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Living on the edge: why edge computing is a positive trend for the channel


6 February 2018:

Edge computing is gradually becoming a prominent part of the Internet of Things architecture. Evan Unrue, Chief Technologist IoT & Analytics at Tech Data Advanced Solutions explains the concept and urges partners to jump on board or risk being left behind

Although the terms ‘Edge’ or ‘Fog’ computing have been around for some time, there is still a little confusion on what the terms mean and how they relate to the cloud and the Internet of Things (IoT). There are some subtle differences between Edge and Fog computing, but the goals are very much the same. Effectively, both terms refer to placing processing capability at the edge of the network and closer to the source of the data.

This is important for several reasons, key amongst these being the reduction of latency (how quickly data can be acted on), availability (ensuring data can still be acted on in the event that access to the cloud is lost) and efficiency (only sending data to the cloud where it’s needed).  


The IoT challenge

Gartner recently forecast that 8.4 billion connected things will be in use worldwide in 2017, up 31 per cent from 2016, and will reach 20.4 billion by 2020*. Gartner also stated that businesses are on pace to employ 3.1 billion connected things in 2017.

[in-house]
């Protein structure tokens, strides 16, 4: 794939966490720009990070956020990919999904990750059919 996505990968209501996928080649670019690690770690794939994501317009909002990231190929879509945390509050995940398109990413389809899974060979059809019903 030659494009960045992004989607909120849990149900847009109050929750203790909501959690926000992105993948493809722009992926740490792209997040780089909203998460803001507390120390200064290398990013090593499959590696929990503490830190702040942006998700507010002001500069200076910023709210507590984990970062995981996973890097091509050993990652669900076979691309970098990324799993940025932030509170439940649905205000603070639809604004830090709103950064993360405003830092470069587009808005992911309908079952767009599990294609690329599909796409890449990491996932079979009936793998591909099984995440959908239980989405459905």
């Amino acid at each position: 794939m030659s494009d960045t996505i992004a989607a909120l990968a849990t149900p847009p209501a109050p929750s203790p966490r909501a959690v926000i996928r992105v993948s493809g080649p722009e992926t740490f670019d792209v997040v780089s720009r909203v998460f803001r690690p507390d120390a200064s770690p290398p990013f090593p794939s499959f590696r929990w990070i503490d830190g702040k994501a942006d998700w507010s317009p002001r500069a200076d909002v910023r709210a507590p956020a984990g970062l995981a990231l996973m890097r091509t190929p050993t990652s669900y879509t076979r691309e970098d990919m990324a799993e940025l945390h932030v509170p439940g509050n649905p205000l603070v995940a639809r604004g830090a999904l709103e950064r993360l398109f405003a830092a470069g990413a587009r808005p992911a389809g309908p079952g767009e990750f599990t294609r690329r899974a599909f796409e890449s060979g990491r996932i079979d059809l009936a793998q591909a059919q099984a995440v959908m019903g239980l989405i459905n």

All these IoT devices are generating an unprecedented volume and variety of data. However, by the time the data is transferred to the cloud for analysis, the opportunity to act upon the findings might be lost.

Edge computing allows the analysis of critical and time sensitive data to occur close to where it is generated, thereby improving efficiency, instead of sending vast amounts of IoT data to the cloud. This enables businesses to have real-time responsiveness, based on pre-defined policies, at the network edge. In essence not all data captured in an IoT deployment is critical and needs to be sent to the cloud, which can be costly in terms of network traffic and financial cost if devices are deployed using technology such as GSM/LTE (3G/4G, etc).

However, the cloud, with its vast compute and storage resources, is best placed for performing big data analytics to derive broader business value. Therefore, data that is less time sensitive can be sent to the cloud for historical analysis, big data analytics and long-term storage.


Business use cases driving customer demand

IDC estimates that the amount of data analysed on devices that are physically close to the Internet of Things is approaching 40 per cent**; there is good reason why businesses are choosing to architect their environment in this way. Analysing IoT data close to where it is collected minimises latency, offloads gigabytes of network traffic from the core network, and keeps sensitive data within the network.

The Internet of Things is speeding up awareness and reaction to incidents. In industries such as oil and gas, manufacturing, utilities, transportation, mining, and the public sector, faster response time can improve output, enhance service levels, and increase safety.